NRI researchers identify a promising drug target for childhood brain tumors


NRI researchers identify a promising drug target for childhood brain tumors


An exciting study conducted in the laboratories of Dr. Tiemo Klisch at the Jan and Dan Duncan Neurological Research Institute at Texas Children’s Hospital, has identified new roles for Atonal homologue 1 (Atoh1) and the Janus Kinase 2 (Jak2) signaling pathway in regulating a particular type of medulloblastoma tumors.

The study published in eLife shows Atoh1 and the Jak2 signaling pathway are promising drug targets for Sonic Hedgehog (Shh)-type medulloblastoma.

In this study, the authors used a combination of in vitro biochemical techniques and human-derived medulloblastoma cell lines to demonstrate that Atoh1 protein is aberrantly modified by Jak2 only in tumor-initiating cells by addition of phosphate groups to amino acid tyrosine in the 78th position. Phosphorylation of Atoh1 makes it more active and stable, resulting in increased tumor growth.

Medulloblastoma is the most common malignant brain tumor in children and forms in the cerebellum, a region of the brain important for movement and spatial orientation. Based on the molecular signatures, medulloblastomas are classified into four subtypes with the Shh-type encompassing up to 25 percent of all such tumors.

Current treatment options are limited to surgical removal of the tumor and surrounding healthy brain tissue in combination with chemotherapy and radiation.  However, with the current treatments modalities, only 50 to 60 percent of Shh-type medulloblastoma patients survive. Previous attempts to develop therapies by targeting different genes of the Shh pathway have not been entirely successful in preventing secondary tumors. Based on this study, it appears modulating Atoh1 may potentially circumvent this issue.

Neurons express Atoh1 in utero and in early post-natal life when the cerebellum is still developing. Its expression ceases around the first year after birth until it gets erroneously re-activated later in childhood or adulthood, when it leads to Shh-type brain tumors.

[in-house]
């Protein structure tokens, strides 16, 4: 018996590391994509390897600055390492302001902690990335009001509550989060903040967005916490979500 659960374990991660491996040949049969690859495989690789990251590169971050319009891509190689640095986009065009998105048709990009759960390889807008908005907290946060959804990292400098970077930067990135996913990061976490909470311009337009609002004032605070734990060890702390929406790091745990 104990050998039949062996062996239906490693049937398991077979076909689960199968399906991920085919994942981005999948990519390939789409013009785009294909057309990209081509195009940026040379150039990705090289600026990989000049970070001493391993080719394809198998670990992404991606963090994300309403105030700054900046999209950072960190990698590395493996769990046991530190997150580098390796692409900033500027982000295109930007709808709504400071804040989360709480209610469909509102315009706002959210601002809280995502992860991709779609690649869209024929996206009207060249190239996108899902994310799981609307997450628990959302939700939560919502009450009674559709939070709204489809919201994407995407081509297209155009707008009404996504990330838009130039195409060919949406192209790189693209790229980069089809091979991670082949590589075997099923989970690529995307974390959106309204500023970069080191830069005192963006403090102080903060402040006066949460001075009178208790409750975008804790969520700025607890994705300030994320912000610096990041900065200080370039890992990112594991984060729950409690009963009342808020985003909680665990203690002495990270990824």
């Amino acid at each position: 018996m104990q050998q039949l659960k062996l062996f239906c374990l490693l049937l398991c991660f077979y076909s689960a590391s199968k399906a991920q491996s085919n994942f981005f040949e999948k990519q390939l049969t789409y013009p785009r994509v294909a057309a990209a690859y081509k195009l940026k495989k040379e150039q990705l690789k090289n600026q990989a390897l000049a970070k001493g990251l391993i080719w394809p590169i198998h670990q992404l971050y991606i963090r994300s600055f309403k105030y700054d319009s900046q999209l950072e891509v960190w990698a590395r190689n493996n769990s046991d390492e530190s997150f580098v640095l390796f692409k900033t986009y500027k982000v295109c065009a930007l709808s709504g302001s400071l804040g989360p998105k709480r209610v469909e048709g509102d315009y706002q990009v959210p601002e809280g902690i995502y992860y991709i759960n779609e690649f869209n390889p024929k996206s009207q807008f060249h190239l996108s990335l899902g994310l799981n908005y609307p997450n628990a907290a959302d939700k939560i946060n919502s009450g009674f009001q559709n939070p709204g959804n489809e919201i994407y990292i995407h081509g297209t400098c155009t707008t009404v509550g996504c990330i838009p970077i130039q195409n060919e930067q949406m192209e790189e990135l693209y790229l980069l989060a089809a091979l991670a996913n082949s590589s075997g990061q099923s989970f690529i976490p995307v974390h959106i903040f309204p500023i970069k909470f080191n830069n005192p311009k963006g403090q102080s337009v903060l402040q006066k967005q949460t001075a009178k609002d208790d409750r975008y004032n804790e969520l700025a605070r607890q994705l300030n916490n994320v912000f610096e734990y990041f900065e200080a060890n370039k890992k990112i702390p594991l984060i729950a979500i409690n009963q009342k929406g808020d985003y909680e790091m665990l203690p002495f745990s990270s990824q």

Previously, Klisch and colleagues had observed that in the absence of Atoh1, formation of Shh-type medulloblastoma tumors is completely blocked, even if the Shh pathway was activated. This dramatic observation led the researchers to undertake the current study to test if modulating Atoh1 levels in the cerebellar neurons would provide a better molecular handle to treat Shh-type medulloblastoma tumors.

After extensive analysis, they discovered Jak2 was the tyrosine kinase responsible for aberrant phosphorylation of Atoh1 in tumor-initiating cells of the cerebellum. Although Jak2 has been studied extensively in the context of other cancers, it has never before been implicated in the formation of medulloblastoma.

Thus, this study shows that regulating Atoh1 levels directly or indirectly by inhibiting Jak2 is a potential strategy to effectively treat Shh-type brain tumors. The authors’ hope is that in the future, patients with Shh-type medulloblastoma tumors will benefit from adjunct therapy that reduces Atoh1 levels in tumor-initiating cells, leading to higher remission rates and cancer-free survival.